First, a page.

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Striped burrfish, Chilomycterus schoepfii. Illustration Maryland DNR.

Species Name: Chilomycterus schoepfii
Common Name: Striped Burrfish
Synonymy: Chilomycterus schoepfi Walbaum, 1792
Diodon schoepfii Walbaum, 1792

    Kingdom Phylum/Division Class: Order: Family: Genus:
    Animalia Chordata Actinopterygii Tetraodontiformes Diodontidae Chilomycterus

    Species Description

    The striped burrfish, Chilomycterus schoepfii, a member of the family Diodontidae, is striking in its appearance. The body is light tan to yellow-brown above and white to yellowish and sometimes blackish below, and is covered with fixed and erect spines that give the animal a pincushion appearance as well as the name burrfish. Dark, wavy and roughly parallel lines cover the sides of the body. Most specimens also have large dark spots above and behind the pectoral fins and at the base of the dorsal fin. Ray counts are as follows: dorsal = 12; anal = 10 (Hoese and Moore 1977, Robbins et al. 1986).

    Thrust in C. schoepfii and other tetraodontiform fishes is produced through the coordinated action of the pectoral, dorsal, anal, and caudal fins (Arreola and Westneat 1996), in contrast to typical pisciform locomotion which Is accomplished primarily via flexion of the body and caudal fin.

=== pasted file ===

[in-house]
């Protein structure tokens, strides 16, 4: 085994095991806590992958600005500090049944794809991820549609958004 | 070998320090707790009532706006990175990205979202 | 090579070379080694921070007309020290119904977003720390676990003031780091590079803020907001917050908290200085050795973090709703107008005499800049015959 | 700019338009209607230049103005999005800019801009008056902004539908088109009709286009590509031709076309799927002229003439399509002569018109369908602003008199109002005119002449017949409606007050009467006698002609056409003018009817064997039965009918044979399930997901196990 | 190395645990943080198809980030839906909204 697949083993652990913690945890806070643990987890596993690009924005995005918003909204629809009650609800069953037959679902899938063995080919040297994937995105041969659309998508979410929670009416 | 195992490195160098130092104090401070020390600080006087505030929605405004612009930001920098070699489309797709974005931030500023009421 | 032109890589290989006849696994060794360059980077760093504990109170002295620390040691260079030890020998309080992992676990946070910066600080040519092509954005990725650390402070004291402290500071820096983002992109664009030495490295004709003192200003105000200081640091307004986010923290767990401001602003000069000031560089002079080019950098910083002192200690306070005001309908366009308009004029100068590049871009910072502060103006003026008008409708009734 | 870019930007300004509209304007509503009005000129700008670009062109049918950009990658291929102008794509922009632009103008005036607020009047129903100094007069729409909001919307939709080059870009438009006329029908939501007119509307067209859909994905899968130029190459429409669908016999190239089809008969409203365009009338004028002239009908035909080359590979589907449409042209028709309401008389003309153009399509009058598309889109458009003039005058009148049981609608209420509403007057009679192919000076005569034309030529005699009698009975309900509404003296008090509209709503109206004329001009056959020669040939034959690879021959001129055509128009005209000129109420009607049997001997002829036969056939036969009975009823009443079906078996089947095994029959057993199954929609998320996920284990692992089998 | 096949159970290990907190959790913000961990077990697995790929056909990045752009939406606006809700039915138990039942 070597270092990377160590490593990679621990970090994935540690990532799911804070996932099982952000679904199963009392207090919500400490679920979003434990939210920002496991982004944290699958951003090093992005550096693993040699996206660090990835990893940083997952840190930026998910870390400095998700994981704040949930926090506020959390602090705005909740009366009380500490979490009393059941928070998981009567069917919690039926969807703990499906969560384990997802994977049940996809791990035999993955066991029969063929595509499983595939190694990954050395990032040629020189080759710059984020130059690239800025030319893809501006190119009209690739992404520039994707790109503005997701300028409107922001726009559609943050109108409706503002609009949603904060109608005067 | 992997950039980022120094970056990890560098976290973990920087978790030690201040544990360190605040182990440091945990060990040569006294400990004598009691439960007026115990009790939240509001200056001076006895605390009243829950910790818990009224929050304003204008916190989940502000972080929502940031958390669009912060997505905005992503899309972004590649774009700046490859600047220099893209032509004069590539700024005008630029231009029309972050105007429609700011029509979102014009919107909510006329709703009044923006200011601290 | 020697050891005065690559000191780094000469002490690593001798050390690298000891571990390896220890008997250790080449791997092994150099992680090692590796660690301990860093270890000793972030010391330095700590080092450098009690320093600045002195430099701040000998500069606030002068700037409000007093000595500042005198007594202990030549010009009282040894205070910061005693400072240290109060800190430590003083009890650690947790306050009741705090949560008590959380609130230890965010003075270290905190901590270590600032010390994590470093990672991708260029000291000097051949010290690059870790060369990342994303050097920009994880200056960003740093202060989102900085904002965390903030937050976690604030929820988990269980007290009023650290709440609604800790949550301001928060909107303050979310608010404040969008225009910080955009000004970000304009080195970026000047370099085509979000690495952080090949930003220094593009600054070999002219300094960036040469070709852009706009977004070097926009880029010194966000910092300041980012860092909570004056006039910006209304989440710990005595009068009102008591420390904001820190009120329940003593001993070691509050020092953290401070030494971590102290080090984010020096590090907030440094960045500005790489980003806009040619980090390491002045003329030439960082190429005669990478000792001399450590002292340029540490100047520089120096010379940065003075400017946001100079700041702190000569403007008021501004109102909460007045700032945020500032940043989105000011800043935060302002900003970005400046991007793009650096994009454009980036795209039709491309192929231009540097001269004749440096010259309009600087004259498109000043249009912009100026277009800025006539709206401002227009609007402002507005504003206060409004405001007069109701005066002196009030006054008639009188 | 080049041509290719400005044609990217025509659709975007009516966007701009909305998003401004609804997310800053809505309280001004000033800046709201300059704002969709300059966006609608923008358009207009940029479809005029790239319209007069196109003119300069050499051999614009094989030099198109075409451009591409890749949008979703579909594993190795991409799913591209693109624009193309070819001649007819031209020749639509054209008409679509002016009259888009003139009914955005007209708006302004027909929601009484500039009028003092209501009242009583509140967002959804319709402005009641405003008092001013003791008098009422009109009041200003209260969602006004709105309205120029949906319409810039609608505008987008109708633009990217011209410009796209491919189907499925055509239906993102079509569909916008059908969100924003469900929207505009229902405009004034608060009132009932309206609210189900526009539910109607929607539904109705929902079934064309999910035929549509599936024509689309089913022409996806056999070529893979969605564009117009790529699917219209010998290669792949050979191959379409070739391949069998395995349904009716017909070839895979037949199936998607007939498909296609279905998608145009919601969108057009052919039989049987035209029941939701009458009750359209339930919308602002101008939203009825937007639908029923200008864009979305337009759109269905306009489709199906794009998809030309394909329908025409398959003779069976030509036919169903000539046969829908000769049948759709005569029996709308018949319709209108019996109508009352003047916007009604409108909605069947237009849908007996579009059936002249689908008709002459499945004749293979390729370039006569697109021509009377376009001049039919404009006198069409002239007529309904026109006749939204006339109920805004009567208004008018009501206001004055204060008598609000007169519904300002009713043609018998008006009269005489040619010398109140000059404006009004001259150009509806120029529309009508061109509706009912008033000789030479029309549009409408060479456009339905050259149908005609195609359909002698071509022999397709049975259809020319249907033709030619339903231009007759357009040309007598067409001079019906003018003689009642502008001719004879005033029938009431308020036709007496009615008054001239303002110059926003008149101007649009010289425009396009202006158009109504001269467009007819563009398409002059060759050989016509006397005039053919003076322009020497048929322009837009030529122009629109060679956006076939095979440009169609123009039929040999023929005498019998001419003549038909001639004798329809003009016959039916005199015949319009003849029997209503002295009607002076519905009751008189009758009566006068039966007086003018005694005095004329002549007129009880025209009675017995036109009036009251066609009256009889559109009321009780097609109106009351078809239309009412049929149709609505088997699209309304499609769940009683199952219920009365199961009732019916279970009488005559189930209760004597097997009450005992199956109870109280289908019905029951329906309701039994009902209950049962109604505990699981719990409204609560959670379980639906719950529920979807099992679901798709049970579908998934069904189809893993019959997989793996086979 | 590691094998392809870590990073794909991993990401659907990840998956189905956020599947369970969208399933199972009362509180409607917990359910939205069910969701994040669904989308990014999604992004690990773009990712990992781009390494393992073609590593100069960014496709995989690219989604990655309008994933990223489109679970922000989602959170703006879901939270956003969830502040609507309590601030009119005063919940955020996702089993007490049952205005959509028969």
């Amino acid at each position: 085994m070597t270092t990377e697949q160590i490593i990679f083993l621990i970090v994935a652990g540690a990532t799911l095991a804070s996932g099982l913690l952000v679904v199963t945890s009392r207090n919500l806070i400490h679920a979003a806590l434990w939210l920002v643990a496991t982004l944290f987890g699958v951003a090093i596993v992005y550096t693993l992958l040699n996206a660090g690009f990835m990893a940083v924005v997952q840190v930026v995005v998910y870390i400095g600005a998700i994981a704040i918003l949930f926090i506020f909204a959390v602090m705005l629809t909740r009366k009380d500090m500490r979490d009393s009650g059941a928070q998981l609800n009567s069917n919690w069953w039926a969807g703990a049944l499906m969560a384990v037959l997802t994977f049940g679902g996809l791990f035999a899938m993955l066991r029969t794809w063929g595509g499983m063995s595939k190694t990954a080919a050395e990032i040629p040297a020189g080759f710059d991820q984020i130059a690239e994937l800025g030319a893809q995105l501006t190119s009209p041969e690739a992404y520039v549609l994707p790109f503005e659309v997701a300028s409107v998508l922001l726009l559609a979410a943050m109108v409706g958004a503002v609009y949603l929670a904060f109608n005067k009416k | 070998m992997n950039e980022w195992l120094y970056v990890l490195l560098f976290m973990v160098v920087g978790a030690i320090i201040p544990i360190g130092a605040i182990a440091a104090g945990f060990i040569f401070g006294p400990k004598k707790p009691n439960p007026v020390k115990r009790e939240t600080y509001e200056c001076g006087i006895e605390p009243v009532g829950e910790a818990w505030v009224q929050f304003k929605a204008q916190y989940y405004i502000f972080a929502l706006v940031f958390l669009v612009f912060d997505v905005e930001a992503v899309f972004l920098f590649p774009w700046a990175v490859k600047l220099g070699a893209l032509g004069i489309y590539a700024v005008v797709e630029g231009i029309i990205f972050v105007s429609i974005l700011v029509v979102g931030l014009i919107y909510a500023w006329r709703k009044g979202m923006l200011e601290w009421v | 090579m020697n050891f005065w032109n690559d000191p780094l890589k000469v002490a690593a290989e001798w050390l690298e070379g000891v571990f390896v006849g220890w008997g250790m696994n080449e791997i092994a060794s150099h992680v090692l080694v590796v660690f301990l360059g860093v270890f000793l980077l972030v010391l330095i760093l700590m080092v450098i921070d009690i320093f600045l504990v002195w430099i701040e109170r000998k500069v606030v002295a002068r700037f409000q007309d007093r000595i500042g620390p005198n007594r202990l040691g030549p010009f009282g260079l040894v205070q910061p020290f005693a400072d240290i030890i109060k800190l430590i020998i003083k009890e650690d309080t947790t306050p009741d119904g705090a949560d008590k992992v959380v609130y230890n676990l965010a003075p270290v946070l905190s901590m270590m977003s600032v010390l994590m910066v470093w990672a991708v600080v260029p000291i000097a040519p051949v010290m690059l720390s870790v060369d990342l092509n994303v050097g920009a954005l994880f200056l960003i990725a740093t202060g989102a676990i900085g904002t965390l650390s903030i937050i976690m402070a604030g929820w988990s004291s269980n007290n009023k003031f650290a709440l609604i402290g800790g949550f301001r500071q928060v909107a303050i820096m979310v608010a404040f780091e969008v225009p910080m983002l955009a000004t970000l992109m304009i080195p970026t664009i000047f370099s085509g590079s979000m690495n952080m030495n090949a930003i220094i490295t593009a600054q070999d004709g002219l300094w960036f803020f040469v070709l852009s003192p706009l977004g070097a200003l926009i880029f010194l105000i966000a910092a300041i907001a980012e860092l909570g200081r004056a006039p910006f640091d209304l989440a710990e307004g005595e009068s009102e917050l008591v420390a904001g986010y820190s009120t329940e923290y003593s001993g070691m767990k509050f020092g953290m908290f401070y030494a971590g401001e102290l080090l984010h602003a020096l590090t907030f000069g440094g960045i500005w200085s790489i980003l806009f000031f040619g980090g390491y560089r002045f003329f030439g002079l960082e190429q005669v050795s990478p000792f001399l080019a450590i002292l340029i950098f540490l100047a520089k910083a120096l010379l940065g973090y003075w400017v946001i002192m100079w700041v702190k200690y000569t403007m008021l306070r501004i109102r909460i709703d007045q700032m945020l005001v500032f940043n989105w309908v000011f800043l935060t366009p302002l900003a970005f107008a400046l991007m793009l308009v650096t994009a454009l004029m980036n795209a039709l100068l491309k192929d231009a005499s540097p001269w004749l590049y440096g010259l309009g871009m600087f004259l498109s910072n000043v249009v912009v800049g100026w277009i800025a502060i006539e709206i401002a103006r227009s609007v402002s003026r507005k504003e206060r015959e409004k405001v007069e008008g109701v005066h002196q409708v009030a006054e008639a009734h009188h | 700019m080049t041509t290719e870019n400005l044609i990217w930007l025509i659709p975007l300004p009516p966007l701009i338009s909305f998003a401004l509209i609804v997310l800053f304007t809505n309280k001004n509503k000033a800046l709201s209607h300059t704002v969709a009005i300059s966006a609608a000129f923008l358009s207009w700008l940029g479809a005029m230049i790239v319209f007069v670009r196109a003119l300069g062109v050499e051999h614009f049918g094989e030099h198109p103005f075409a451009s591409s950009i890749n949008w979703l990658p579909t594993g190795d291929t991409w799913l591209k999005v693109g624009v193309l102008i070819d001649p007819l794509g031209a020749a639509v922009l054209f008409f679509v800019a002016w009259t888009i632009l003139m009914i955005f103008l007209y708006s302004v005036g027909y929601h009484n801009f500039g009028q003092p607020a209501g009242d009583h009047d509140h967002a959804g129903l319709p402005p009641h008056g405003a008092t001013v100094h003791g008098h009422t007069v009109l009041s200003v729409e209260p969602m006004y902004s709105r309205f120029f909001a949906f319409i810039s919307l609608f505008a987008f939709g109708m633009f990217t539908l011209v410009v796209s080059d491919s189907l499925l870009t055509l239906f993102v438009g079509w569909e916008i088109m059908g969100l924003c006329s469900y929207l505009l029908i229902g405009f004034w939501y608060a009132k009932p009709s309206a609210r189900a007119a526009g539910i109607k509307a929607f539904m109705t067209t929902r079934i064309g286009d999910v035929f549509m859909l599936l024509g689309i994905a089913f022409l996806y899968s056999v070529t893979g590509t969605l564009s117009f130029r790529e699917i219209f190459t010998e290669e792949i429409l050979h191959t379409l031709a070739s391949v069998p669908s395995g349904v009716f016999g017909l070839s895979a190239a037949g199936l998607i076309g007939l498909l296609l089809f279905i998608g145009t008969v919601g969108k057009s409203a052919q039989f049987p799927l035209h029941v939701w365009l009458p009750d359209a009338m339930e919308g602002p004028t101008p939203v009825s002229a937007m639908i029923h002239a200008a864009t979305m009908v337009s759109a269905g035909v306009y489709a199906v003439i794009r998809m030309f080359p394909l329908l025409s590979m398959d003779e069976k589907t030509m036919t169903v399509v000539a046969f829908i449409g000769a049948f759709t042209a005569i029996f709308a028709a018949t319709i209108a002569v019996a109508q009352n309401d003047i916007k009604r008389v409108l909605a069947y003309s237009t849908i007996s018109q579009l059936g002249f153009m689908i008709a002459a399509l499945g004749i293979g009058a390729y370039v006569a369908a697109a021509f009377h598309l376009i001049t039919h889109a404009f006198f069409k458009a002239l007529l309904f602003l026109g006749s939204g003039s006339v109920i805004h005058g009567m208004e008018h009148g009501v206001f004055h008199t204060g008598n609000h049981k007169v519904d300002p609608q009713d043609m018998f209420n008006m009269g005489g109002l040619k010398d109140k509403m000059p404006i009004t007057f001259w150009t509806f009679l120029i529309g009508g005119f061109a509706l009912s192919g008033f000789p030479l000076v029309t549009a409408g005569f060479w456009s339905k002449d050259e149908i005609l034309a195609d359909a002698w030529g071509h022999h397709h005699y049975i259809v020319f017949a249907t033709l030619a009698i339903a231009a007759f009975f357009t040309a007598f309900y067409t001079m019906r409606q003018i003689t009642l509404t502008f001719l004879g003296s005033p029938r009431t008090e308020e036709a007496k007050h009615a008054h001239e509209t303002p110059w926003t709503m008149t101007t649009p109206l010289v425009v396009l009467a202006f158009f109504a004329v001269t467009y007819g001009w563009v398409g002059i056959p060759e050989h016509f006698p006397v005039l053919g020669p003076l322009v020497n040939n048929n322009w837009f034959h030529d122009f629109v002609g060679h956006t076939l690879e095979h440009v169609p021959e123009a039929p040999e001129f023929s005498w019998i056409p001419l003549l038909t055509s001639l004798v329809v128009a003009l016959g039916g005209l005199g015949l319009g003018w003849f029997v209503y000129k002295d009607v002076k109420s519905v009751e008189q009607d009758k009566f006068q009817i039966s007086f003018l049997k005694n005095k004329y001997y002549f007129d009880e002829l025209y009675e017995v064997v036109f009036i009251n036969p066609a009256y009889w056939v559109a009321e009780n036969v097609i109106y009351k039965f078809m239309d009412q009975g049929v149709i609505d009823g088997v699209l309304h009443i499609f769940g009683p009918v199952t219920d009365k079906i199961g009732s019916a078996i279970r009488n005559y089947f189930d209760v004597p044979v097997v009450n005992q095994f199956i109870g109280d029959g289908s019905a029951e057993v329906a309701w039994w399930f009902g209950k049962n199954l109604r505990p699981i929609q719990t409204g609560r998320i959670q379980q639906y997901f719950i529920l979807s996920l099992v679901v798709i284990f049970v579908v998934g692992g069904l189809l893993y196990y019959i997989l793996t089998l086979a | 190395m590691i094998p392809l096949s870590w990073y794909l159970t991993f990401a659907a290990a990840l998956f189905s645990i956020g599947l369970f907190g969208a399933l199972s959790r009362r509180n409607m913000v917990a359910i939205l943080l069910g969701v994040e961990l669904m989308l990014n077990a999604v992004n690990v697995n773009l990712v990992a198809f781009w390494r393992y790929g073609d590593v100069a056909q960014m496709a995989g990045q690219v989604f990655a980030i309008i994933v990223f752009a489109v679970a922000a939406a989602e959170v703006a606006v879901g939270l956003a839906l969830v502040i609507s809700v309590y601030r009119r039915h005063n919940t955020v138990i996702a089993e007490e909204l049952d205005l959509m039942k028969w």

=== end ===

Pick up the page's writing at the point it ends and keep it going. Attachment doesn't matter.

Potentially Misidentified Species

    The burrfish or spiny puffers that make up the diodontid family are easily distinguished from other tetraodontiform fishes by the presence of conspicuous body spines. Within the family, the striped burrfish is distinguishable from other burrfish by its color pattern and its fixed erect spines; other diodontids in the region have spines that fold back against the body when the animal is not inflated (Hoese and Moore 1977).


    Regional Occurrence

    Chilomycterus schoepfii can be found as far north as Maine and Nova Scotia, although it is uncommon north of North Carolina. To the south, it occurs throughout the Florida coast and further south to Brazil. It is common in the Gulf of Mexico and less common in the Bahamas and West Indies (Breder 1922, Schwartz 1960, 1964b, Robbins et al. 1986, Monteleone 1992).